Illinois Tool Works (NYSE:ITW) is a dividend aristocrat with 47 years of consecutive dividend hikes. The $25.4 billion industrial products and equipment company pays a dividend yield of 2.6%. Its dividend payout ratio is 37% of earnings and 45% of free cash flow. The company has increased its dividend at an average rate of 12.3% per year over the past five years. The company's EPS expanded at an average rate of 8.2% per year over the past five years. Analysts forecast that the EPS growth will accelerate to nearly 12% per year for the next five years. The low payout ratios and a relatively robust EPS growth support expectations for a continued high dividend growth in the coming years. The company's competitors Dover Corp. (NYSE:DOV) and IDEX Corporation (NYSE:IEX) pay dividend yields of 2.4% and 2.1%, respectively. Activist investor Ralph Whitworth has a huge position in the company.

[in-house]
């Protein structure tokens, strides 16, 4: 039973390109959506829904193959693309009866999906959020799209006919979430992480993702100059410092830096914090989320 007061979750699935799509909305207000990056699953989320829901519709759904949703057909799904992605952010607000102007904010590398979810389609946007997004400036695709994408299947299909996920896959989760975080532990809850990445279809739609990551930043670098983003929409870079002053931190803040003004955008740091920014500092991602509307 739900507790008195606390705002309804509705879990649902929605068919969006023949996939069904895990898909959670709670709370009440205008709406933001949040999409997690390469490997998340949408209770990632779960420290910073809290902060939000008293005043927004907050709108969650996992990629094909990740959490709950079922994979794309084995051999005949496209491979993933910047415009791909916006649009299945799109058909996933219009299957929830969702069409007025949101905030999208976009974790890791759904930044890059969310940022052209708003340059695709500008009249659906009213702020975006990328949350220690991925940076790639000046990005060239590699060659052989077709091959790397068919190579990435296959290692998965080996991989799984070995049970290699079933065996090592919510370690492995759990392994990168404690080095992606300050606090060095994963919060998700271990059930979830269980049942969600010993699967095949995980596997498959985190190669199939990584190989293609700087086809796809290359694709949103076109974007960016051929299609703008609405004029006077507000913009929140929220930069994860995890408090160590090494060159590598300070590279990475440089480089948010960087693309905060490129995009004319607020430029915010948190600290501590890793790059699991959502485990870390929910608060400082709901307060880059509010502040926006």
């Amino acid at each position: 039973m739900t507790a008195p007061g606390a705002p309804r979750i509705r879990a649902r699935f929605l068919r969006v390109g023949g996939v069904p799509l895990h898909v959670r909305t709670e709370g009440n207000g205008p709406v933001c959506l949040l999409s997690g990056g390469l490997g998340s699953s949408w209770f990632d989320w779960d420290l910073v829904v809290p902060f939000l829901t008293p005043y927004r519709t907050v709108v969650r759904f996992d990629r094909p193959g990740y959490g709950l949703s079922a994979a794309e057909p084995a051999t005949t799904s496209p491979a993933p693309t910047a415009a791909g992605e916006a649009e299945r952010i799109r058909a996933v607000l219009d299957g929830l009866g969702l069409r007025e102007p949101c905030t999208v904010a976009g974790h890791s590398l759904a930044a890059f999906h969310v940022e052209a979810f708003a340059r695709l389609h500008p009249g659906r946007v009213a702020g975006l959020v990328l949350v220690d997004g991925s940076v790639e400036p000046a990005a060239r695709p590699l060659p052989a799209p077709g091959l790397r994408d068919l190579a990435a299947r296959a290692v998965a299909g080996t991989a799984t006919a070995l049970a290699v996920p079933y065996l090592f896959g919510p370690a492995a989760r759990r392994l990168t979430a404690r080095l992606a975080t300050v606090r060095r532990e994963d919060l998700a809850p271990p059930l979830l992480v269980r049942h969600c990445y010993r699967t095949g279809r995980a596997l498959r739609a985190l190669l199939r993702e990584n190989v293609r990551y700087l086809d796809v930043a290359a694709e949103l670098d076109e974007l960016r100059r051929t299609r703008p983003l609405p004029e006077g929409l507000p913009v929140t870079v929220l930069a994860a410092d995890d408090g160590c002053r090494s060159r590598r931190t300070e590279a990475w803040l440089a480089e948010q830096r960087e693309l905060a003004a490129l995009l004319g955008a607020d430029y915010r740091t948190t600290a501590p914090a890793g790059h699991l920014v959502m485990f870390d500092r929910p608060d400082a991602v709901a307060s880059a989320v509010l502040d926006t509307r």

Also considered for this list were Procter & Gamble (NYSE:PG), McDonald's Corp. (NYSE:MCD), The Clorox Company (NYSE:CLX), and Medtronic (NYSE:MDT). P&G, which yields 3.6%, has seen strong dividend growth over the past five years; however, its payout ratios have become high (close to 70% of earnings and free cash flow). Yielding 3.1%, McDonald's is in a similar position, posting strong dividend growth on an elevated payout ratio of 67% of free cash flow. Also, its forecast average EPS growth is slowing for the next five years. The Clorox Company, with a dividend yield of 3.5%, hiked its dividend at a strong 15% annual pace while its EPS contracted at close to 7% per year over the past five years. As a result, this propelled the company's payout ratio to 75% of free cash flow. Finally, with a dividend yield of 2.6%, Medtronic boasts low payout ratios, but its dividend growth has decelerated substantially, from the average of 17.1% per year over the past five years to 7.2% this year. Still, Medtronic is a good dividend growth play.
Investors have plenty of options to create an optimal dividend growth portfolio. A closer look at the constituents of the S&P 500 Dividend Aristocrats index will reveal several top choices for strong dividend income.